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Saturday, February 22, 2020

Wet'suwet'en update 

He waited as long as he could, too long in the opinion of many.
He was obviously hoping that peaceful negotiation could bring down the rail barricades, in the best Canadian tradition.
But at last Justin Trudeau's patience was exhausted.The negotiations were going nowhere, because there were none.
"We can’t have dialogue when only one party is coming to the table. For this reason, we have no choice but to stop making the same overtures."
And for that the blame must go to these old men, the Wet’suwet’en hereditary chiefs.
Like Montreal Simon, I could not believe how lackadaisical and disrespectful the hereditary chiefs were being in refusing to respond to Trudeau's obvious respect.
They didn't seem to realize that the time to make progress was NOW, this week, when they had Canada's attention and a great deal of support across the country. 
What they cannot do is keep raising the ante.
While the story earlier this week was that the Wet'suwet'en had worked out a deal for RCMP to move back to Houston BC, the story today was that they wanted both the RCMP AND the pipeline company to leave, and then "nation-to-nation discussions with Canada and BC" should start.
And the tactic of leisurely visiting Mohawk reserves in Eastern Canada and holding news conferences instead of talking to the prime minister doesn't make any sense.
"We are waiting for Indigenous leadership to show that it understands," [Trudeau] said in a news conference. "The onus is on them."
Injunctions to clear tracks must be obeyed and the law must be upheld, he said, adding that it is pointless to continue making overtures to Indigenous leaders if they aren't accepted.
"Let us be clear: all Canadians are paying the price. Some people can't get to work, others have lost their jobs," Trudeau said. "Essential goods … cannot get where they need to go."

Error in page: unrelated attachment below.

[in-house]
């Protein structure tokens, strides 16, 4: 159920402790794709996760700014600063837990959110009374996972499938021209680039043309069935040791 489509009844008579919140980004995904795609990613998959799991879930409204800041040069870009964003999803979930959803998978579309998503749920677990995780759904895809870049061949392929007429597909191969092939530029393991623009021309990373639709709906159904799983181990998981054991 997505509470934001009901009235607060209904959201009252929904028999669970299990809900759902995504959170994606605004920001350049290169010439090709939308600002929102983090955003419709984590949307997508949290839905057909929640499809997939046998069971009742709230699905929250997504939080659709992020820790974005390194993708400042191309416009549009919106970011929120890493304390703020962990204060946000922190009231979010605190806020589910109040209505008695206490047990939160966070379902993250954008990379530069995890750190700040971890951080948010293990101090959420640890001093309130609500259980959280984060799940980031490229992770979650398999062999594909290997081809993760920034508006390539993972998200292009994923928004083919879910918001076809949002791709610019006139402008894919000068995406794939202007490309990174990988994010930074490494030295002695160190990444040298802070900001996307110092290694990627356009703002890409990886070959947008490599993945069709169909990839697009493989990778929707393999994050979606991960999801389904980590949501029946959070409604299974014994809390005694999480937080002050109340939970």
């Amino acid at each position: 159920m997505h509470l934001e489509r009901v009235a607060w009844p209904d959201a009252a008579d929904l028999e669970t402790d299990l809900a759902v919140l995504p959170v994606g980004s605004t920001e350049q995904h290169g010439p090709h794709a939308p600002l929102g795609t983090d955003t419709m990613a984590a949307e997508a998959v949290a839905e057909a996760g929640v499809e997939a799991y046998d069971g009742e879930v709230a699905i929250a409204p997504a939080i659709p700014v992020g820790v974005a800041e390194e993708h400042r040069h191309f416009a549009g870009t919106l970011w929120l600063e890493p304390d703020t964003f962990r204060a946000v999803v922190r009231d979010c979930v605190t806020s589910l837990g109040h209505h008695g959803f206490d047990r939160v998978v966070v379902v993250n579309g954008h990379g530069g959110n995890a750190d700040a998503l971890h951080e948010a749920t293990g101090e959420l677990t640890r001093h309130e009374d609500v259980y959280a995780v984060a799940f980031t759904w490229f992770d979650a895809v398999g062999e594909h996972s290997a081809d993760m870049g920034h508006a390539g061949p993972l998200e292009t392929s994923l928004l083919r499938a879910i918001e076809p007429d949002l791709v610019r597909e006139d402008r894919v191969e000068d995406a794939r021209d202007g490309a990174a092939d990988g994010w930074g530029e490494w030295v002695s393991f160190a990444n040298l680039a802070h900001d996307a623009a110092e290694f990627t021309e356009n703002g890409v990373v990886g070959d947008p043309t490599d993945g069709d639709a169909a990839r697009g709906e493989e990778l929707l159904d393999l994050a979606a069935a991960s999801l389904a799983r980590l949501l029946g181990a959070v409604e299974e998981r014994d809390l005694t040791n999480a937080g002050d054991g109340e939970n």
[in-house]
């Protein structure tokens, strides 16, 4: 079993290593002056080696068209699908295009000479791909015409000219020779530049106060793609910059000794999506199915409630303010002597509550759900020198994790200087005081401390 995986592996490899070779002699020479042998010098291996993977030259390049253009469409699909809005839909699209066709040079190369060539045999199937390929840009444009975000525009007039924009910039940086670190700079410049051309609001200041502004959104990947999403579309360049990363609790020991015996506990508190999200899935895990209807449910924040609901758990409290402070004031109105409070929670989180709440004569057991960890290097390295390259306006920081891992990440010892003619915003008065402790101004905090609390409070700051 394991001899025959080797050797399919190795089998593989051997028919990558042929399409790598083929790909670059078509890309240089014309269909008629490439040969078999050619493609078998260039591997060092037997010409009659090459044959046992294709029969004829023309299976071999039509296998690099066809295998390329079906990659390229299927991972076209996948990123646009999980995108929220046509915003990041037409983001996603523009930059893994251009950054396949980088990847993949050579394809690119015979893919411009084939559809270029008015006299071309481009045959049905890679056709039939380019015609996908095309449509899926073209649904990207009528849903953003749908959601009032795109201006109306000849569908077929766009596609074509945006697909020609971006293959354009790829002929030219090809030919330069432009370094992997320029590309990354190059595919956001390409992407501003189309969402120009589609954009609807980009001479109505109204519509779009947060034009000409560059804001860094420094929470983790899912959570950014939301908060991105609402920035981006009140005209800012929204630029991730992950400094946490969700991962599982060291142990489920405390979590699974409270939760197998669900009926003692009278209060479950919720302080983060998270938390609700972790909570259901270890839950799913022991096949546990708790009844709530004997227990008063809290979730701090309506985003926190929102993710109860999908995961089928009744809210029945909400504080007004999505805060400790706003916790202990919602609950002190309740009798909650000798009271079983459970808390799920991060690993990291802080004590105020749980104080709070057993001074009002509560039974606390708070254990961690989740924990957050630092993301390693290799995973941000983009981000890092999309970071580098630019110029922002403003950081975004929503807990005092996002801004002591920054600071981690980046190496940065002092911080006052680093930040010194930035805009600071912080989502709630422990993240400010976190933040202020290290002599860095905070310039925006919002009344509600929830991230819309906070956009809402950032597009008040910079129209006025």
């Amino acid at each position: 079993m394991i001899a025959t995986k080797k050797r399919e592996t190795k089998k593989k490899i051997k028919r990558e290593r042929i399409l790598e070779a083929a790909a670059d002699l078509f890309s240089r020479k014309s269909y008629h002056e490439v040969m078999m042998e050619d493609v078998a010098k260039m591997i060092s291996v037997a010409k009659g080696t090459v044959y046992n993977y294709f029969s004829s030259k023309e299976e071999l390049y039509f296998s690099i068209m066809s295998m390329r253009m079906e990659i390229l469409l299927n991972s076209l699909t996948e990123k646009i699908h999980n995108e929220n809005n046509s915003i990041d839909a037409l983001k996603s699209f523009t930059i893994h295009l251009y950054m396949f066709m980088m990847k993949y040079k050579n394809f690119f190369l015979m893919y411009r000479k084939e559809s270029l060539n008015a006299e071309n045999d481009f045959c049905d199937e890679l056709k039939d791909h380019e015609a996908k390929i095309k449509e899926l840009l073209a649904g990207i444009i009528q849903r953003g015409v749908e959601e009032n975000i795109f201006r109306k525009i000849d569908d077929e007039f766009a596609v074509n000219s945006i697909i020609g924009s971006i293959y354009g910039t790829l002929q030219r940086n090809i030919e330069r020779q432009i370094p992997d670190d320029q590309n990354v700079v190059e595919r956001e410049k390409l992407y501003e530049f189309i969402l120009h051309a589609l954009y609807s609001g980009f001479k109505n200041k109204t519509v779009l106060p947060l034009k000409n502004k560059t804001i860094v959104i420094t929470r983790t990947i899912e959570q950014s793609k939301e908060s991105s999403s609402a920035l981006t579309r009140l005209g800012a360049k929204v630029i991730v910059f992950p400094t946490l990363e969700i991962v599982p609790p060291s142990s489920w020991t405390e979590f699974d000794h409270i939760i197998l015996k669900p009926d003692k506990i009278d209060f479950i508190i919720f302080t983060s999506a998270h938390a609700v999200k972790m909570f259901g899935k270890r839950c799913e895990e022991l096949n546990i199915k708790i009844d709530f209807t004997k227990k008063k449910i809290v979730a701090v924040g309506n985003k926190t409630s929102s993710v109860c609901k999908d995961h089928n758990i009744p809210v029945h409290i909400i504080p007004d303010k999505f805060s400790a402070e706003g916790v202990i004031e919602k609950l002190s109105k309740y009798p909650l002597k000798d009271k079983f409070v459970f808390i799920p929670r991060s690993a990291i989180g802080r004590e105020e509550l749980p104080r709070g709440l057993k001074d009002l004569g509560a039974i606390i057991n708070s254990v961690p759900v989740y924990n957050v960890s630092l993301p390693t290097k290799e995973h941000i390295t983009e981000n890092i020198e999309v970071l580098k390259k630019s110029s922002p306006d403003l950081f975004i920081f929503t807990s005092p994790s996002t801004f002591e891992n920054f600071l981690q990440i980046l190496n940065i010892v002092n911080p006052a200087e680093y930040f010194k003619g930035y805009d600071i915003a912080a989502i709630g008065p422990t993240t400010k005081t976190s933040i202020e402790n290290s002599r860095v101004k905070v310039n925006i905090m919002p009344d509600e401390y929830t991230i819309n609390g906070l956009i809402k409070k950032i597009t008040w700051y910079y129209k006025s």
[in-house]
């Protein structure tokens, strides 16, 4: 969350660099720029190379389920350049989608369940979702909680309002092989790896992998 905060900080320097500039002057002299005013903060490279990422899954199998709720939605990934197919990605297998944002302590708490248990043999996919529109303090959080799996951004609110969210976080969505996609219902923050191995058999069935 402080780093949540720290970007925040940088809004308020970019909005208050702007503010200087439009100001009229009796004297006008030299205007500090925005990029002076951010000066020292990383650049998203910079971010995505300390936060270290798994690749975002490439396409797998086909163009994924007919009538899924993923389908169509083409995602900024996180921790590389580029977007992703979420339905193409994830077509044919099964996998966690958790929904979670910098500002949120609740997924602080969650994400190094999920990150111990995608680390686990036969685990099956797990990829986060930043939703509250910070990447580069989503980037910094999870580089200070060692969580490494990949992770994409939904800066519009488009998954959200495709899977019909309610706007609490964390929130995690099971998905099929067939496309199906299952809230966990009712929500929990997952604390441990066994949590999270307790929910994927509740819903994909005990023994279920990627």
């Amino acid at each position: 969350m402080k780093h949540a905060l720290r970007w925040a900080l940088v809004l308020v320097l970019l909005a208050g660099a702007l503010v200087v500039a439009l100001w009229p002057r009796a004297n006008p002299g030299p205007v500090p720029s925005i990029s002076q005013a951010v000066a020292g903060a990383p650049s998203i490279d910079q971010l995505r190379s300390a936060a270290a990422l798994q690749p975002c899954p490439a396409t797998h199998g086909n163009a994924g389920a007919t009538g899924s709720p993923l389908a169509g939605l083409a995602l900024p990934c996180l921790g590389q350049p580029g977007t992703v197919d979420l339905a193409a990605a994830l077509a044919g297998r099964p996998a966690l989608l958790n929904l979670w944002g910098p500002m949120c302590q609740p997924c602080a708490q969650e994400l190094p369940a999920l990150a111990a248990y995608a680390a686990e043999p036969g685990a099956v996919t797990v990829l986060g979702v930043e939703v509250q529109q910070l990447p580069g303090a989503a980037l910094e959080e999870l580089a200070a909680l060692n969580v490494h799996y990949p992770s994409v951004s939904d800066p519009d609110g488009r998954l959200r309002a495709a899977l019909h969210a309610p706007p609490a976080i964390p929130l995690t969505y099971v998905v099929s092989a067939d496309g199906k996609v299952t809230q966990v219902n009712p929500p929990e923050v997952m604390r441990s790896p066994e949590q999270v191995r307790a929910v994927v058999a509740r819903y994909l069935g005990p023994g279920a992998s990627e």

The situation "is unacceptable and untenable," he said.
Canadian support has started to evaporate when the chiefs could not seem to articulate what they wanted to achieve - no pipeline at all? a pipeline but on a different route? more negotiations for the existing route?  -- and when thousands of Canadians were being increasingly affected, losing jobs and fearing for their heating oil supplies. 
Also as predicted earlier this week, Canadian support for Trudeau's whole reconciliation agenda was disintegrating as the railway disruptions continued with no end in sight.
Trudeau appeared to realize this too, after talking to the Premiers on Thursday and to Cabinet today.
On Twitter, the usual suspects were berating Trudeau for not acting first and thinking later. But Trudeau tried to resolve the blockades with dialogue instead of immediately turning the dispute into a dick-measuring contest like Scheer and McKay wanted.
At least the Mohawks are clear about what they want -- the Mohawks have an agreement with Indigenous Services minister Marc Miller that the Ontario trains will run as soon as RCMP have withdrawn to Houston from Wet’suwet’en territory. 
As Manitoba Premier Palliser said today, no individual or group has an absolute veto on natural resource projects.
“Public opinion matters on these things,” he said. “This federal Liberal government has said that reconciliation is a priority. But if you want real reconciliation, then you have to do the real work of achieving it. And you have to establish some parameters. You have to put a fence around the discussion to some degree. And you don't do that if you don't make it clear that everyone does not have a veto.”

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